Thailand’s manufacturing sector is facing a serious crisis with a total of  488 factories closing down in the first five months of this year, according to data with the Department of Industrial Works and KKP Research.

The average closures at over 97 a month compare unfavourably with the average of 57 factories that shut down each month in 2021.

The department data showed that from January 2022 to March 2023, a total of 1,704 factories ceased operations in the aftermath of Covid, an average of 113 closures a month.

Overall, from 2021 to May 2024, it is estimated that more than 3,500 factories have shut down. 

The majority of these closures are in sectors making plastic products, leather products, rubber and rubber products, food, machinery and mechanical products, metal products, wood processing, and wood products. 

Experts believe more Thai factories are likely to close down in the near future.

Kriengkrai Thiennukul, president of the Federation of Thai Industries (FTI), attributed several key factors to the trend of industrial factory closures. 

He said that domestic manufacturers faced fierce competition from low-priced imported goods, especially from China, which have flooded the market through both legal and illegal channels, undercutting Thai products. This influx has affected both the retail and online markets.

Currently, China is dealing with massive liquidity issues in its real estate sector, which accounts for nearly 30% of the country’s GDP, forcing the country to increasingly rely on exports to sustain its economy. 
As a result, China has ramped up production for export to compensate for the loss in GDP from the real estate sector.

"Recently, the US announced tariffs of 25-100% on hundreds of Chinese items, while raising the tariff on electric vehicles from 27% to 102%. Several European countries are also preparing to raise tariffs on Chinese goods. With these restrictions and reduced market access, China is overproducing and turning to Asian and ASEAN markets, including Thailand, which still has purchasing power,” the FTI chief said.

“This scenario is forcing many Thai SMEs to shut down, while others, although still operational, have had to close production lines but have retained their sales or marketing divisions, shifting from manufacturing to import of goods for resale," Kriengkrai explained.

The impact of low-priced imported goods being dumped in the market has affected more than 20 out of 45 industrial groups within the FTI last year. If no effective measures are taken this year, it is expected that more than 30 industrial groups may be affected, he warned.

Kriengkrai also noted that most of Thailand's industries are still traditional and do not meet modern global trends. They often operate as original equipment manufacturers, producing similar products as those from neighbouring countries like Vietnam, Indonesia, and Malaysia. But Thailand faces disadvantages in terms of costs such as electricity, labour, and a shortage of production-supporting labour due to an aging population, leading to reliance on foreign labour, thus reducing competitiveness.

Labour-intensive industries, such as clothing and garments, have relocated to neighbouring countries where more labour is available. 

Meanwhile, high-value and high-tech industries have not made significant investments in Thailand, with most of the investments going to Singapore or Malaysia. Currently, only a few FTI members – less than half – have managed to transition to higher value-added products, while the majority, primarily SMEs, have not been able to make this transition, he said.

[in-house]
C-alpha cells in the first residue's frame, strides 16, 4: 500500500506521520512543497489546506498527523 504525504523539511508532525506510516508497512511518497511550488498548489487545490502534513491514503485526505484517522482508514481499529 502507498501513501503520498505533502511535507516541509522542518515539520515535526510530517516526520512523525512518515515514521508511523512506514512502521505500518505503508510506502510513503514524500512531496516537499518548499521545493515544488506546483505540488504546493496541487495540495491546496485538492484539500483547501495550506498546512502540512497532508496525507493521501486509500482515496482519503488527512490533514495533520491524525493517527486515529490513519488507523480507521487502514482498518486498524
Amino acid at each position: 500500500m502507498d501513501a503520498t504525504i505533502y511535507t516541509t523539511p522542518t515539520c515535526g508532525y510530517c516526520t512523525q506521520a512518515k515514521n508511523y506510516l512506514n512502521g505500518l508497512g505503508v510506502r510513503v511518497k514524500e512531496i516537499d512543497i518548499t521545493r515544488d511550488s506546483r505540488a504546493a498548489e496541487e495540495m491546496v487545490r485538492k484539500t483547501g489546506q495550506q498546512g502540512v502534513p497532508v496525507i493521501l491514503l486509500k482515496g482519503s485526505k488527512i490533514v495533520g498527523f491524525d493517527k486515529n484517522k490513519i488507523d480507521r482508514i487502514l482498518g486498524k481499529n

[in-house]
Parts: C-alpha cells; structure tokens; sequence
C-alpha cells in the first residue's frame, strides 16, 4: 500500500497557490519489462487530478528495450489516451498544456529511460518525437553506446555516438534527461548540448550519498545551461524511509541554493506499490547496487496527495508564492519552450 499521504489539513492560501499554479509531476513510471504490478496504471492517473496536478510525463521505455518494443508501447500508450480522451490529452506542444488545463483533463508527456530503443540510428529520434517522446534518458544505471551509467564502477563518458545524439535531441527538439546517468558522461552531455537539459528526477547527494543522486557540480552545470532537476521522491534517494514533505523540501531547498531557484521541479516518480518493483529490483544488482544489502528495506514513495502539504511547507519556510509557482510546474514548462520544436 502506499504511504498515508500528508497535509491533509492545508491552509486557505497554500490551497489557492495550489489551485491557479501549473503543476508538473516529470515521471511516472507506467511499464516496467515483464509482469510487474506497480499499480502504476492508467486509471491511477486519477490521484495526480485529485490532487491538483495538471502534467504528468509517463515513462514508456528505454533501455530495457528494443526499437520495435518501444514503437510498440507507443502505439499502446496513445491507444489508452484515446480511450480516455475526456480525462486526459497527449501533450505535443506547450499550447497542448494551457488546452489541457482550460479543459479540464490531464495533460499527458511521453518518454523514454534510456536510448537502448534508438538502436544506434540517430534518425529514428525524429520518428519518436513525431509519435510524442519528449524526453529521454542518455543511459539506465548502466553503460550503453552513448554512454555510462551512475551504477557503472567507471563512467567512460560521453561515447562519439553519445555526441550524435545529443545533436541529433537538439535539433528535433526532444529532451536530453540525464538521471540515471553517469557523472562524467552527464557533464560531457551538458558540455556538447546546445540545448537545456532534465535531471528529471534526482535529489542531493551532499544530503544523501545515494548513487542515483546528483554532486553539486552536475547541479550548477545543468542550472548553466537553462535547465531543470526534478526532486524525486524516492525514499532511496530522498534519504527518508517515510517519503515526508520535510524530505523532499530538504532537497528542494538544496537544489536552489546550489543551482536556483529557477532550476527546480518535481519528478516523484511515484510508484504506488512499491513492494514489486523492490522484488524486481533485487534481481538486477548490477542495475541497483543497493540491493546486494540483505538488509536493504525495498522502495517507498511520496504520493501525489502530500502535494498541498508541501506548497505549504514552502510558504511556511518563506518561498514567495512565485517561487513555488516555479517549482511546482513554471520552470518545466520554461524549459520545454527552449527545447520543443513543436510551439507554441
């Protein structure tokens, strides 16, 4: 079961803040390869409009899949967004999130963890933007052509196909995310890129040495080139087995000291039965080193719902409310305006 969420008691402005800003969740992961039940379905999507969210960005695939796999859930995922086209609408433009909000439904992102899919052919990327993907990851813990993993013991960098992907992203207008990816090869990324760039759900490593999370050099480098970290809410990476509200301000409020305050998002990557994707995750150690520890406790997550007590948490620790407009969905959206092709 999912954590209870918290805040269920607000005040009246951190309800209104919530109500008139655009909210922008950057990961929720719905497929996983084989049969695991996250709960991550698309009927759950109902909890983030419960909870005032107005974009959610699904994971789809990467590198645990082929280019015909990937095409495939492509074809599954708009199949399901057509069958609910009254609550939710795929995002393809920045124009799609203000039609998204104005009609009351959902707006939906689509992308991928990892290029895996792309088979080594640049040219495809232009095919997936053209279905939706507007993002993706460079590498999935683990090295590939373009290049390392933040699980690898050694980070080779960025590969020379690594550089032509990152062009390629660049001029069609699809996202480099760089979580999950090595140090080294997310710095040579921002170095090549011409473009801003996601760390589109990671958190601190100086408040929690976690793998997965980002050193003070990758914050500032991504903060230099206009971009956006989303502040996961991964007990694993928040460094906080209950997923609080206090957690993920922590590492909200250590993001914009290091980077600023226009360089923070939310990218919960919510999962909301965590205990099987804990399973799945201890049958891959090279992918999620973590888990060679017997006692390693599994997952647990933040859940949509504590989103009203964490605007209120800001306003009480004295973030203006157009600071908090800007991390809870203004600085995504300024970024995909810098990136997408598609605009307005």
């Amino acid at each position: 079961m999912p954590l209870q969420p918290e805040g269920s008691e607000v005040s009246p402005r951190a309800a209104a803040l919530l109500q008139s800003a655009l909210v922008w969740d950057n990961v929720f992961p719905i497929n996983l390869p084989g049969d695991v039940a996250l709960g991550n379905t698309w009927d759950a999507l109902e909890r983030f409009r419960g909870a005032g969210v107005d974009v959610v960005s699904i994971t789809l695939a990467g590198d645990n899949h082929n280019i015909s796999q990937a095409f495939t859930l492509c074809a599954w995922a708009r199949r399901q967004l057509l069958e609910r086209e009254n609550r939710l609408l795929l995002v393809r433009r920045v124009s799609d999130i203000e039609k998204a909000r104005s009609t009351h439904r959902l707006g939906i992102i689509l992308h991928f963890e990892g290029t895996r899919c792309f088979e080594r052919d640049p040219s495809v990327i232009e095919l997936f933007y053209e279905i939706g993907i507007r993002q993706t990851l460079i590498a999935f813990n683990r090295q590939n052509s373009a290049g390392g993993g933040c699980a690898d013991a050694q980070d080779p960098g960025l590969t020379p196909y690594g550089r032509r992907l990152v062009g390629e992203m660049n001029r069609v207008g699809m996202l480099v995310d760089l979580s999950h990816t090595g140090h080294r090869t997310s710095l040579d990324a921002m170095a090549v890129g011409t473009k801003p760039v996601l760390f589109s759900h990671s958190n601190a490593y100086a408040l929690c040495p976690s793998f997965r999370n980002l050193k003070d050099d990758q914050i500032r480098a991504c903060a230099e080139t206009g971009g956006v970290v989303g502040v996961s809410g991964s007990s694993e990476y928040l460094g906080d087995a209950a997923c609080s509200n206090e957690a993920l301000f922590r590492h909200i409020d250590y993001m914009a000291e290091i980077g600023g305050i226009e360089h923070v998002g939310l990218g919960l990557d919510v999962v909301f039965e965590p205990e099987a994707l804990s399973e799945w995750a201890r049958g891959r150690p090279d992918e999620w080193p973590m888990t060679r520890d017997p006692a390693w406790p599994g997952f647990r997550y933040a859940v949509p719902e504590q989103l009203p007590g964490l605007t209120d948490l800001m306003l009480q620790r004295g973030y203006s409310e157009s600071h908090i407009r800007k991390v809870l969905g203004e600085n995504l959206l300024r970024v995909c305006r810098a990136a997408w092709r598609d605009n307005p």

He said all industrial sectors were at risk of further closures, because Thailand’s measures to protect domestic industries, compared to those in neighbouring countries like Indonesia, are not stringent enough or sufficient to slow the influx of low-priced and low-standard imported goods into Thailand, Kriengkrai added.

Foreign investors in Thailand are also affected. Recently, Suzuki Motor (Thailand) Co Ltd announced the closure of its production plant in Thailand by the end of 2025 due to declining sales and competition from Chinese EVs. Earlier, Tan Chong Subaru Automotive (Thailand) Co Ltd announced it would cease car production in Thailand by 2024 due to ongoing losses, affecting suppliers of parts and components for internal combustion engines, some of whom may also have to shut down.

Kriengkrai’s views are consistent with those of Wirote Rotewatanachai, director of the Iron and Steel Institute of Thailand, who revealed that as of April 2024, capacity utilisation of the Thai steel industry for the first four months of this year was about 29.3%, compared to 32.4% in the same period last year. 

Wanchai Panomchai, secretary-general of the Thai Industrial Standards Institute (TISI), said that to protect Thai manufacturers from substandard and cheap Chinese imports, the TISI had been inspecting Chinese goods sold in markets and online, with the aim of eradicating low-quality products within six months. Urgent measures have been implemented, including the "3Rs" strategy – rapid inspection, rapid supervision, and rapid enforcement. 

“We are increasing the frequency of inspections across various online platforms, and expanding these findings to identify storage locations and online advertising channels to address the issue comprehensively,” he said.

"From September 2023 to April 2024, the TISI seized non-standard Chinese goods worth over 76.2 million baht, representing 38% of the total value of 199.4 million baht. From September 2022 to April 2023, TISI seized non-standard goods worth 47.7 million baht, with Chinese products accounting for 13.8 million baht, or 29%, of the total," Wanchai concluded.

Asia News Network (ANN)/The Nation (Thailand)